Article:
In a statement issued by the North’s Korean Central News Agency later in the same day, NK Foreign Vice Minister Kim Gye-gwan said, “If the U.S. is trying to drive up into a corner to force our unilateral nuclear abandonment, we will no longer be interested in such dialogue and cannot but reconsider our proceeding to the DPRK-US summit.”



(from left) South Korean President Moon Jae-in, U.S. President Donald Trump, and North Korean leader Kim Jong-un.


Expressing displeasure with the U.S. raising previous methods of denuclearization as benchmarks, including the Libyan model, Kim said it’s absurd to compare NK to Libya, which had only been in an initial stage of nuclear development, because NK is already in possession of a nuclear arsenal. NK was referring to remarks by U.S. National Security Adviser John Bolton, who had been insisting on the Libyan model. Libya was forced to hand over all nuclear facilities to the U.S. in return for the easing of economic sanctions against.
NK’s step to indefinitely cancel inter-Korean high-level talks was partly related to remarks made by an ex-NK envoy-turned defector to SK, who claimed that NK would not agree on a complete, verifiable and irreversible denuclearization (CVID). Thae Yong-ho defected to SK in 2016 while serving as former NK deputy ambassador to the UK. He said NK’s latest overtures are designed to loosen the rope around NK, being imposed by the international community’s economic sanctions.
The Kim Jong-un regime would never seek to follow Vietnam or China’s economic development models, and instead it is seeking to promote a “closed model” for economic development, like the case of the Kaesong Industrial Complex model, which mostly blocked any contact between SK and other parts of NK, he added.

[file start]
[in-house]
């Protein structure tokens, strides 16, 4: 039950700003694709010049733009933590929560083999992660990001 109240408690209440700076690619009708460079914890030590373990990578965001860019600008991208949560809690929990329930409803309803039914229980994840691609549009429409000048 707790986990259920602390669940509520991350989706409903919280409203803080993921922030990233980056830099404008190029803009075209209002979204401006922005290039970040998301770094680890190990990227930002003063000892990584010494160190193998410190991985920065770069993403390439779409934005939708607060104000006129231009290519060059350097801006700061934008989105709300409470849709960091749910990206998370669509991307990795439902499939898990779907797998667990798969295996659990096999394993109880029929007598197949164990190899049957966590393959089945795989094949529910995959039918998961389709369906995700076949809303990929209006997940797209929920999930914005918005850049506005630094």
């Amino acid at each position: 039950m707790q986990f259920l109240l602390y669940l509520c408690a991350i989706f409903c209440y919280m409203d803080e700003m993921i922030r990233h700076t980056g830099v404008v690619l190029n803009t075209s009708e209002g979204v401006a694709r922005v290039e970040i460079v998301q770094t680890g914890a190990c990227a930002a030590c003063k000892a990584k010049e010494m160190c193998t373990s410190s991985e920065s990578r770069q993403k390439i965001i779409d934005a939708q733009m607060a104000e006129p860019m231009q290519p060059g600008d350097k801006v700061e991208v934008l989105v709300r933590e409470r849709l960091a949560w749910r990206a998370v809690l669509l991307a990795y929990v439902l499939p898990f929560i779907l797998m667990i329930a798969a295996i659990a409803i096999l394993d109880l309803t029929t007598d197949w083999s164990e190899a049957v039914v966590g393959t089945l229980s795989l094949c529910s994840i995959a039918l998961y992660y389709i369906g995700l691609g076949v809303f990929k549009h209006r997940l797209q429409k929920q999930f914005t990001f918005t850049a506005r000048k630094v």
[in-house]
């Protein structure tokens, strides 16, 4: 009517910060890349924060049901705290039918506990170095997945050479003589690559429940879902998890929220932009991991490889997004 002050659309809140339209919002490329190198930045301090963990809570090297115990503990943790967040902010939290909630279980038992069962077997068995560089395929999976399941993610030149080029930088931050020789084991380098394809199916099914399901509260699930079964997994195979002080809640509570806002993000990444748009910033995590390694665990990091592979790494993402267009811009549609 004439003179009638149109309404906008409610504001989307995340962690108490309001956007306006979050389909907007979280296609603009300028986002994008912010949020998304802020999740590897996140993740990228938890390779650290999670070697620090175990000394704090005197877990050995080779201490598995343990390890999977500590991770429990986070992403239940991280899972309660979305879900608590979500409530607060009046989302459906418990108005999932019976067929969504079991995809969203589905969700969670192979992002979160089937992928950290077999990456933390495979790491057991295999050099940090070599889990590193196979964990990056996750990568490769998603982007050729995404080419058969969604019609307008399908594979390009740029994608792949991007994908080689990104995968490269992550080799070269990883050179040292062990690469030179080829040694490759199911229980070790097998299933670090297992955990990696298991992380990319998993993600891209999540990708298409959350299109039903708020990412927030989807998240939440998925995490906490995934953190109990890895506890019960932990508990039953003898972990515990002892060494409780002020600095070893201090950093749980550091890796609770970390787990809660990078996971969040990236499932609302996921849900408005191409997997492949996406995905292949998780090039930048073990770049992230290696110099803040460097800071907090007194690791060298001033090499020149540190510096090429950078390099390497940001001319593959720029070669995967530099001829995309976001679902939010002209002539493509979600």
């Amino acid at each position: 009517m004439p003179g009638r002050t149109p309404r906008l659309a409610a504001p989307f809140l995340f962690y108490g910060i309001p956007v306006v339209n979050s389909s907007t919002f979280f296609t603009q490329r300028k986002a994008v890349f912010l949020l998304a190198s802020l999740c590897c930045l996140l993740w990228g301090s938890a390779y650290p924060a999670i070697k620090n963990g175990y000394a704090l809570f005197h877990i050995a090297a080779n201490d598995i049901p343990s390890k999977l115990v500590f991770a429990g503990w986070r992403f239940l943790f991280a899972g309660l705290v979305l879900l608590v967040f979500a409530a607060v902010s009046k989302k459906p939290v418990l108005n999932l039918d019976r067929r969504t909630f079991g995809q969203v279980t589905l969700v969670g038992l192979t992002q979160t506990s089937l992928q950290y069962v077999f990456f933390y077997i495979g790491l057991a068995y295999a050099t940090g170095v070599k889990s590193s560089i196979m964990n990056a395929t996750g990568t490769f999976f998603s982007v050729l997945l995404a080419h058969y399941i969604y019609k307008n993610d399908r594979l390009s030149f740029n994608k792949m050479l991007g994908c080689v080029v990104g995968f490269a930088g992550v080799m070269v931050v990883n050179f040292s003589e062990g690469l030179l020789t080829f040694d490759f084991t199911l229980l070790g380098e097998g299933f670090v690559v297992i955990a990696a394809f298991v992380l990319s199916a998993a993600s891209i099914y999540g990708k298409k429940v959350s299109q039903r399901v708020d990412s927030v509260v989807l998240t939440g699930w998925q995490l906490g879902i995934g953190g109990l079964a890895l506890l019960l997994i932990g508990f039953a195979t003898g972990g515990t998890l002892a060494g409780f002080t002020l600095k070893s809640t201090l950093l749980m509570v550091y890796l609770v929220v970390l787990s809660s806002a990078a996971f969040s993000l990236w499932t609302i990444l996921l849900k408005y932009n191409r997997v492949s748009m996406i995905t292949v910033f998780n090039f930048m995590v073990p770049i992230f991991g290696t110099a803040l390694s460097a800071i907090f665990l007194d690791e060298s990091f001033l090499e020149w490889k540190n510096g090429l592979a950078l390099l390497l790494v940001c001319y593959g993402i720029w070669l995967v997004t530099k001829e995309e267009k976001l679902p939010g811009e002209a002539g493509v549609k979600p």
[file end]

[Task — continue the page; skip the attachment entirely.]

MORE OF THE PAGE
Thae made the remarks at the National Assembly on May 14 during a press conference to publicize his new book, titled “The Password from the Third Floor.” He was quoted saying that NK leader Kim will never give up his nuclear weapons to secure his regime’s security, but will instead abandon them substantially — which he dubbed as “sufficient denuclearization to improve the economy and obtain support from the international community.” He insisted that NK leader Kim will not allow the US to make surprise inspections to find NK’s nuclear arsenal, which would undermine NK’s sacred rule idolizing Kim.
Thae expressed worry on whether the U.S. and NK have the same understanding of denuclearization or not and how to achieve it. He said the stark reality of the North Korean economy, strangled by U.S.-led sanctions, forced NK leader Kim to turn to dialogue and offer an olive branch to SK, in an apparent move to take advantage of inter-Korean economic cooperation.
The latest development happened as NK was to invite outside reporters to an event to mark the official dismantling of its nuclear test site at Punggaeri, North Korea. Earlier, North Korea released three Americans detained in NK, and President Trump attended a ceremony welcoming the returnees in person.